As an interesting aside — perhaps getting a bit ahead of ourselves, this explains why intimacy is the highest expression of love in a marriage. Both parties give pleasure to each other at the same time. Giving to another is a wonderful expression of love. But as we have seen, if it is not reciprocated, at a point it is not giving at all, but just wasting and sacrificing myself. Conversely, receiving from the other is wonderful, but if I never reciprocate, the giver will equally feel betrayed.
Marriage — the highest human relationship achievable to man — contains both elements at once. Each party gives much to the other — not in the expectation of but with the active knowledge that the other does for it as well. In intimacy these two elements come together at once — in the highest expression of sharing known to man.
Based on this reasoning, it becomes evident just how significant one’s intentions are during intimacy. If I am focused on giving pleasure to my spouse — knowing at the same time that it is reciprocated, then it is a truly high form of giving — without the possible residual sense of unrequited love. If, however, I am focused on the pleasure I am taking, it is an act of selfishness — perhaps only somewhat ameliorated by the awareness that I am giving pleasure at the same time. The exact same action. But it can be a beautiful act of giving and sharing or a viciously selfish one of taking. As always, in the truly profound challenges of life, it all depends on our intentions.
There is yet another tangential issue I should address — the parent-child relationship. Parents give selflessly to their children for years on end — yet they love them dearly. The Talmud states it dryly: “The love of the father is for his children; the love of the children is for the children *they* have” (Sotah 49a). For years children give virtually nothing back to their parents. Why do parents instinctively love their children so? Isn’t it self-sacrifice, unrequited love?
The answer is that in fact, giving to another greatly increases our love for and attachment to that person. The more we invest of ourselves into someone else, the more we feel a part of ourselves to be in him. Yet, this is true only to a degree. If a child comes of age and still exhibits no gratitude towards his parents — as well as providing no “nachas” returns on their investment by never making anything of himself, the love will become strained. In fact, after years a parent may suddenly blow up at the child who never does anything in return. In spite of the many years of love and devotion, at the very same time a pent up sense of resentment and unrequited love slowly builds up in the parent. In the end — once the parent feels it is time for the child to come into his own, the relationship may slowly turn into one of nagging and resentment, or of outright anger and disgust. Love relationships are powerful indeed. And they can never be one-way.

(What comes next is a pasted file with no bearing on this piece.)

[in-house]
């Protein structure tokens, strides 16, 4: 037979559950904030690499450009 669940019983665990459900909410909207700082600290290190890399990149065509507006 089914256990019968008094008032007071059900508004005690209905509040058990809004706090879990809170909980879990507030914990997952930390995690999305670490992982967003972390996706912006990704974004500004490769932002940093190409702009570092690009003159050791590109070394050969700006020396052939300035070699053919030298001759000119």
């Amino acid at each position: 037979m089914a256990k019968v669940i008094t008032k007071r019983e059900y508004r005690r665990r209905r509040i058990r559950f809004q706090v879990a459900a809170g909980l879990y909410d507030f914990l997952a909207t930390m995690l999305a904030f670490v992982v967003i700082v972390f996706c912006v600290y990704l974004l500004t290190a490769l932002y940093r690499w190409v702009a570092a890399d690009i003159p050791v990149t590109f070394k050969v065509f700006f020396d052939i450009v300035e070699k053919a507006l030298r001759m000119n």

(An exception is giving to another who you know can never fully give back to you, such as a disabled child — or a pet or plant for that matter. We love and feel attached to anyone and anything we invest in — and simply lower our expectations of what we hope to receive in return. On the one hand, the lower expectations do not diminish our love, yet on the other, the relationship is of a different sort. To the degree that I cannot receive in return, my relationship is one of caring and stewarding, rather than a two-way reciprocal one.)
Getting back to our relationship with G-d, we are presented with the same fascinating dilemma. We should be overcome with love of our G-d and want nothing other than to serve Him and fulfill His wishes. Reward should make no difference. Yet all of this would be crushing if we did not at least *know* our service will be repaid in kind. The Talmud (Nedarim 62a; see also Rashi to Deut. 11:13), in explaining the verse “to love the L-rd your G-d” (Deut. 30:20), writes that one should study Torah not in order to be called “sage” or “rabbi”, but out of love. The Talmud then concludes, “And in the end, the honor will come.” Do not *serve* for that reason, but know that all the honors and pleasures of the world are the rightful due of G-d’s special servants. And we need to know that. For we would not — *could* not — *really* love our G-d if we did not know that He loves us too.
Text Copyright © 2013 by Rabbi Dovid Rosenfeld and Torah.org